In this case, the key to an answer lies in the history of the word. Etymologically, "liberal" means "free," or pertaining to a free person. So what does liberal education have to do with freedom?
There are two stories about this from the lore. One is that the liberal course of study was supposed to be appropriate for a free gentleman, meaning, of course, a person of the nobility, or, more bluntly, someone who doesn't have to work. This usage might be oldest, but I think it's not the important one for our question. Such gentlemen, after all, no longer exist to be our students, and what we teach now is not at all what they taught back in the 17th century when they still had those gentlemen, so if that were the only force of the word "liberal," there would have been no call to retain it.
The other story more plausibly explains why we still call our curriculum "liberal." On this account, liberal study is devoted to pure knowledge, of the sort pursued back in the 17th and 18th centuries within the faculty of philosophy, my department, which, back then, rightly was the center of everything. That faculty was distinguished from three "higher" faculties, viz., theology, law and medicine, where the training was tied to the particular professional requirements of priests, lawyers and doctors. So liberal education is "free study," in that its methods and aims are free from service to the professions.
Now we have something concrete -- something that can lend content to our vague, initial conception of liberal study. Liberal study is the pure, autonomous search for truth, without regard to practical application.
Not to put too fine a point on it, then, liberal education is "free" in the specific sense of being useless. That, of course, is just what became clear -- all too clear -- to my brother. But notice -- this is the really cool part to me -- from the new point of view I've just sketched, he no longer has any complaint against me! After all, the uselessness of what he was learning was advertised right up front, in the word "liberal"; he pursued a free education, and got exactly what he paid for!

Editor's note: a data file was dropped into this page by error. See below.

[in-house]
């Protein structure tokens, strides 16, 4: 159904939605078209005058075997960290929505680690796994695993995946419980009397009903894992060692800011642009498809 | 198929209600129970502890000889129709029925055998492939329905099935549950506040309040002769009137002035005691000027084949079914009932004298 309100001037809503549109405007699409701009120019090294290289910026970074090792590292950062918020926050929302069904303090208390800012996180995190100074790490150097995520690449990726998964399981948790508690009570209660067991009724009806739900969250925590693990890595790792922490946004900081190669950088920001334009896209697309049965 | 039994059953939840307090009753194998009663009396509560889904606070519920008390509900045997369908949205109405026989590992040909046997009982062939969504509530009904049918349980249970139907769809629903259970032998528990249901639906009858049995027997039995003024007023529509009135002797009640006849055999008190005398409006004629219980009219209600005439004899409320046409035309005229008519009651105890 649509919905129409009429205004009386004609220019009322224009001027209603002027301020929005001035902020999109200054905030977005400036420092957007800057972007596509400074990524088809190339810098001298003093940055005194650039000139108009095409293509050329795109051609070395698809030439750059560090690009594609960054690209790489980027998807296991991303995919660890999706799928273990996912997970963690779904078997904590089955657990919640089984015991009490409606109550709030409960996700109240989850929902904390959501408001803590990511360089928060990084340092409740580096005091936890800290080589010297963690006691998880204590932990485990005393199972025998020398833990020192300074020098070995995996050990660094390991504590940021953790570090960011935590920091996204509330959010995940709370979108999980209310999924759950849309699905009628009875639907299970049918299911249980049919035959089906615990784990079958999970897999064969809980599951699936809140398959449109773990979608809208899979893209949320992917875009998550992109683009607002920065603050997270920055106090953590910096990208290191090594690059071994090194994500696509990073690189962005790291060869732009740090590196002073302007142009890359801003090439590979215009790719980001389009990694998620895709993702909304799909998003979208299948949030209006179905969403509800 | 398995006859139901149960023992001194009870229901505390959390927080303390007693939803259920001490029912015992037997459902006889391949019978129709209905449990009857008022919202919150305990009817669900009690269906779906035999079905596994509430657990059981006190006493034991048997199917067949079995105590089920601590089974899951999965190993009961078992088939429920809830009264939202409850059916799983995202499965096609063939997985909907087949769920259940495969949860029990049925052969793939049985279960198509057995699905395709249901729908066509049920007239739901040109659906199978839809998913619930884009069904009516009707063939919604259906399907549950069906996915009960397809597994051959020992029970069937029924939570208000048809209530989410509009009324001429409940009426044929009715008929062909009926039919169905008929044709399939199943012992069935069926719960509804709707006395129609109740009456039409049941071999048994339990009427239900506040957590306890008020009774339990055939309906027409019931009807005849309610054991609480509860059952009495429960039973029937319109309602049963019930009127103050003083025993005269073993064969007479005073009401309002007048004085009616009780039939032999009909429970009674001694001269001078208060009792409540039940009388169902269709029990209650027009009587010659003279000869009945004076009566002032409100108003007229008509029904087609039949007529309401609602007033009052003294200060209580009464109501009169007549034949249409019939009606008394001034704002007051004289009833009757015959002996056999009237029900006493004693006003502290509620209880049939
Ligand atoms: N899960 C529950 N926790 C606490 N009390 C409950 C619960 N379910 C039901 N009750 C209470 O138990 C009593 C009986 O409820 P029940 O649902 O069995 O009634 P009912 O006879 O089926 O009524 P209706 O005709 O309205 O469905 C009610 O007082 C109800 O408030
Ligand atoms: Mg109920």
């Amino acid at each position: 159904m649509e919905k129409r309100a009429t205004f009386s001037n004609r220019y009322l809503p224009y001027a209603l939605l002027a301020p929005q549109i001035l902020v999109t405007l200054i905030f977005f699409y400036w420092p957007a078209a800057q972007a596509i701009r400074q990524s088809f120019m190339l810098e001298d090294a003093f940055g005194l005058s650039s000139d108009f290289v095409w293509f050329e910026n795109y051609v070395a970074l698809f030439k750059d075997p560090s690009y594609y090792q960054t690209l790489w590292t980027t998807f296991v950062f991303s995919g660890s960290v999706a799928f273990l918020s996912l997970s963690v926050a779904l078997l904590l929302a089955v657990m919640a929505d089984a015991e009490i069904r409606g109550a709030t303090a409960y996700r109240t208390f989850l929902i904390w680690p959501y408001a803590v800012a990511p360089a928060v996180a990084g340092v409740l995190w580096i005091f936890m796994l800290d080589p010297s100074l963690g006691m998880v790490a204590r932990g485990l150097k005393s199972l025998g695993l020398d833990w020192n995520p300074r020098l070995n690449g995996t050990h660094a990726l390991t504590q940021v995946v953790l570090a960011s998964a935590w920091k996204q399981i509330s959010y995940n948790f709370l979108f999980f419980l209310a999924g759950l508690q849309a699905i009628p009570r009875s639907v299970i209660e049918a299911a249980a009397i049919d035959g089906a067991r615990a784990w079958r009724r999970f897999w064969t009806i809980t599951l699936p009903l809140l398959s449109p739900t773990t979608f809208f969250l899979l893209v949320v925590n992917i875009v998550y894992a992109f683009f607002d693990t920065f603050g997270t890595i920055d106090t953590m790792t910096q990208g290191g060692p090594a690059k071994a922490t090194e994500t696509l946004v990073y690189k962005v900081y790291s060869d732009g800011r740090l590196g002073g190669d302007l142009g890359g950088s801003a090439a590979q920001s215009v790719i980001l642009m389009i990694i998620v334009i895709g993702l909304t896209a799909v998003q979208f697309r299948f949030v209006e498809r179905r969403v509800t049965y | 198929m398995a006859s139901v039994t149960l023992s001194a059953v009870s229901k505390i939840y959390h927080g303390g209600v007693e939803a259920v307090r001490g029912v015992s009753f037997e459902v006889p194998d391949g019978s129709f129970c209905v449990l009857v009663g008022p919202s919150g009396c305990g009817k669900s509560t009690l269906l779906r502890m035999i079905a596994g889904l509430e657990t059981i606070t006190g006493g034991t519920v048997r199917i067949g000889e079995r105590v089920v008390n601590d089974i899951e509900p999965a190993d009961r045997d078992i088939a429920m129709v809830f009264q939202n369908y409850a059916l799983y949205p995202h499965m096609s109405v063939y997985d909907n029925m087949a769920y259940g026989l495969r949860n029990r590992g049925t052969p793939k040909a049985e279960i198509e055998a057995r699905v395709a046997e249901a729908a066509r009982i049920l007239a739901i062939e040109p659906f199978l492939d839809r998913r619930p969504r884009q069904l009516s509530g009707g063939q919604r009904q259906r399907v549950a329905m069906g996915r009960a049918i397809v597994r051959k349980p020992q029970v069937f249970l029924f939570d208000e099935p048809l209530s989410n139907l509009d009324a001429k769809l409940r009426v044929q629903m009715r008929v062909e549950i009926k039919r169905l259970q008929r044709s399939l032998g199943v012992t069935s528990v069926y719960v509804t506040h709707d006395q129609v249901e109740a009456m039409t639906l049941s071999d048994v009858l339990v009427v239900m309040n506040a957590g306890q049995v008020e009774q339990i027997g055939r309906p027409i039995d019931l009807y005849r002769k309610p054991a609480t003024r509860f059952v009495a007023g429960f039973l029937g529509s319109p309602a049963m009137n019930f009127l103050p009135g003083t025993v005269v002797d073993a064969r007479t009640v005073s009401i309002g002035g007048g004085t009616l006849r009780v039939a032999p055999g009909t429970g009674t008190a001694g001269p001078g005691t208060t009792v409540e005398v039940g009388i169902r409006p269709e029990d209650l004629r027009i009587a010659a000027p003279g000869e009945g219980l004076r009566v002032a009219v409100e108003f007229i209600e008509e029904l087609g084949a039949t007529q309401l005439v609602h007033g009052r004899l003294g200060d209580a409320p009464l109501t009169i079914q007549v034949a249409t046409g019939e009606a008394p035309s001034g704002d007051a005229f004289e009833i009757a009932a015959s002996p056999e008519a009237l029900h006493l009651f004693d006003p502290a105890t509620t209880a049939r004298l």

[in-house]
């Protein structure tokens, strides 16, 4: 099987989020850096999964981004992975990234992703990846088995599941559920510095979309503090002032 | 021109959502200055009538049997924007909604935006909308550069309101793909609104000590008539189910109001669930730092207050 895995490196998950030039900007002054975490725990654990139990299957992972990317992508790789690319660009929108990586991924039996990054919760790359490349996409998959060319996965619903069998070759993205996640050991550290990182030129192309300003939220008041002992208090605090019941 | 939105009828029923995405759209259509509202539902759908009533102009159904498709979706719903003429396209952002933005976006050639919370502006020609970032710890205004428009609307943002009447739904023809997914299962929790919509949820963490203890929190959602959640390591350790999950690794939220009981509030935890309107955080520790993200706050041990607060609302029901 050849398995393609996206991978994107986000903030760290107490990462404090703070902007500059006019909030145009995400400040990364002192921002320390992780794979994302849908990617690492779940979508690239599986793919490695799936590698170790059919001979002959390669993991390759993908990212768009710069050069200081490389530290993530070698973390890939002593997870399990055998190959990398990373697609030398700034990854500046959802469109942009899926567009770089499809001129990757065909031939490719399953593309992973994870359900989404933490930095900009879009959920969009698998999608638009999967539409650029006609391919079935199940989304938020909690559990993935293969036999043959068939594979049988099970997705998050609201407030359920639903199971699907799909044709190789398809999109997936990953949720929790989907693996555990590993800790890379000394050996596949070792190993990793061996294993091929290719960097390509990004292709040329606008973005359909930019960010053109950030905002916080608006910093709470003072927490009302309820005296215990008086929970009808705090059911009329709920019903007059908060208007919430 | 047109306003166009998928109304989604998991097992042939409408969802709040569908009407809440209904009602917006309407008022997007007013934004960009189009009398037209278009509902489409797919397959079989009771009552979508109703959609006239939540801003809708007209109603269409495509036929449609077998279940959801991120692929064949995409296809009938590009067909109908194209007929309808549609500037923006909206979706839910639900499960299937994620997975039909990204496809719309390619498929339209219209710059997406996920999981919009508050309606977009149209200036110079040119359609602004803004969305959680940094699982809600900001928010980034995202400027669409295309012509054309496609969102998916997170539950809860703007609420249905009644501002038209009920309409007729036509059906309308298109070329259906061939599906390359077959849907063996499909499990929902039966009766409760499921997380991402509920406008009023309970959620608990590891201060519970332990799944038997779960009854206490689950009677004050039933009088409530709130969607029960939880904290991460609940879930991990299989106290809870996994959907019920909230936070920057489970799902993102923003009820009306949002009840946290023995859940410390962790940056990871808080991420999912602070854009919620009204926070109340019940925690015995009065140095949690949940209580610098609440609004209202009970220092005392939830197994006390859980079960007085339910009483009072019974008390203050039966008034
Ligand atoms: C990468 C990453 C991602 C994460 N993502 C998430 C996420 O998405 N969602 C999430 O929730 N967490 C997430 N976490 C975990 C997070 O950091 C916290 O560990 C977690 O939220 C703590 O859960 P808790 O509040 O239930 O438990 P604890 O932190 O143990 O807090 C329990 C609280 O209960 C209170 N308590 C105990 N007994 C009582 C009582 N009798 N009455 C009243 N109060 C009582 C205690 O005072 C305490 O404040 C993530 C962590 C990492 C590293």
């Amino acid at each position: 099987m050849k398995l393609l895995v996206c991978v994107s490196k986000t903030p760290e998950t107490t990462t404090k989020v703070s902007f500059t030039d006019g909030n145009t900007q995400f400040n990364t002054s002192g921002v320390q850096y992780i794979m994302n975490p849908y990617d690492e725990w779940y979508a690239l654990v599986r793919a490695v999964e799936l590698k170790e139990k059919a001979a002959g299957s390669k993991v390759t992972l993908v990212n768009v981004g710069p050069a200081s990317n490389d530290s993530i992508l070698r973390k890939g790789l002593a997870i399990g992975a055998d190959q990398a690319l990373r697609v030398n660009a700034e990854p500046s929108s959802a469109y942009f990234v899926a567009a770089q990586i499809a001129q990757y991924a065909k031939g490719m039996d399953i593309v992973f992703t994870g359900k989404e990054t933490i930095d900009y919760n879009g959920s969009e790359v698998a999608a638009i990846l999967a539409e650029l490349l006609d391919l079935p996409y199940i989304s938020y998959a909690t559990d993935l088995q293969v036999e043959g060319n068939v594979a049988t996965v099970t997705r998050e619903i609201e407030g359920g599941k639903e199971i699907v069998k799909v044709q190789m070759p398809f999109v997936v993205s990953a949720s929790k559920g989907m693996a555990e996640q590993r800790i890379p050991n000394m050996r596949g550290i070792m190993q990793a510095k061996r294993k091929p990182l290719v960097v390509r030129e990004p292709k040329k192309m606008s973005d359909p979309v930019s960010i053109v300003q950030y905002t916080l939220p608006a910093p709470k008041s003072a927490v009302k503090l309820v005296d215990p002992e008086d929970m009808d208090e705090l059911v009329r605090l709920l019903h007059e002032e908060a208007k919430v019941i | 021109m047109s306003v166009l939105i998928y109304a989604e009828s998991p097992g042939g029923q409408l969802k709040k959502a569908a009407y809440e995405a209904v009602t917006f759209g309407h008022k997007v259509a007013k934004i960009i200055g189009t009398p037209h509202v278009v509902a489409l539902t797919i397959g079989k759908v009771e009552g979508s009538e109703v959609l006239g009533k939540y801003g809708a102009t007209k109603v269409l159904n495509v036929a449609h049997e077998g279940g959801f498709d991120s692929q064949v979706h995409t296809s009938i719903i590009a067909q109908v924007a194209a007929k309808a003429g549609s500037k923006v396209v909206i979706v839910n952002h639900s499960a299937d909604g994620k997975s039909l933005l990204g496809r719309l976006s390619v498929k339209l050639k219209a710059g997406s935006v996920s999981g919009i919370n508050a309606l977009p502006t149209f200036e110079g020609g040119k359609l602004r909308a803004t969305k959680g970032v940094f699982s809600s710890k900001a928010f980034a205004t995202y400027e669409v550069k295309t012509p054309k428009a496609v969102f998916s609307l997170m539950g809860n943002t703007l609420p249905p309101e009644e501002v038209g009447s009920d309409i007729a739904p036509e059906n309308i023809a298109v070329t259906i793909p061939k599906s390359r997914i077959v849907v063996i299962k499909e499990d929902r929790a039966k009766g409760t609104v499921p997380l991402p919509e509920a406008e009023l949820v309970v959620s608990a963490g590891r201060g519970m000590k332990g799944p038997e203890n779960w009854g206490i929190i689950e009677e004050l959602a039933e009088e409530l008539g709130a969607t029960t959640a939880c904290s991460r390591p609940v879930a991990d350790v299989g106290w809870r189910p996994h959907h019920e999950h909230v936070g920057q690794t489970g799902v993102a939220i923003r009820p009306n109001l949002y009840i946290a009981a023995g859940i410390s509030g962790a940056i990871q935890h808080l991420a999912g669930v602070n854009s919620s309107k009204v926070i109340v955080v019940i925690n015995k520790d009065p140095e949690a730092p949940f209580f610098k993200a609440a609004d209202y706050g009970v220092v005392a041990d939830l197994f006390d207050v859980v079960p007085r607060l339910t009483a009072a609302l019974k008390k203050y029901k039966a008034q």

Now, the Stanford students among you at least, being well trained in critical thought, will recognize this last argument against my brother is a crude sophistry. And indeed, the power of critical thought is one of the many definite, positive things you have obtained from your college training -- and my brother got this too, which was why he was able to mount such good arguments against me in that fight. The fact that you all gained this asset is not surprising; after all, "learning how to think" always gets prominent mention among the platitudes offered in favor of liberal education.
But you also will have guessed by now that I think something more is at stake in this enterprise of free study, at which you have been spending your lives these past four years.
Liberal education is about freedom in a deeper sense -- not just a negative freedom from the professions, or from anything else, but a positive freedom, a freedom which allows the person to do something, to be something, to become a certain kind of person -- a positive freedom that W. E. B. Du Bois called the soul's "freedom for expansion and self-development."
It is no accident that I quote Du Bois in this context: As an African American born of the 19th century, the century of emancipation, the value of freedom was among his central concerns, and at the same time, I, at least, count him as the most ardent and eloquent defender of the tradition of free study and of the liberal arts university in the whole history of American letters. Why, you ask, would the liberal arts be so important to a civil rights leader like Du Bois? Well, I think precisely because they provide the keys to true freedom.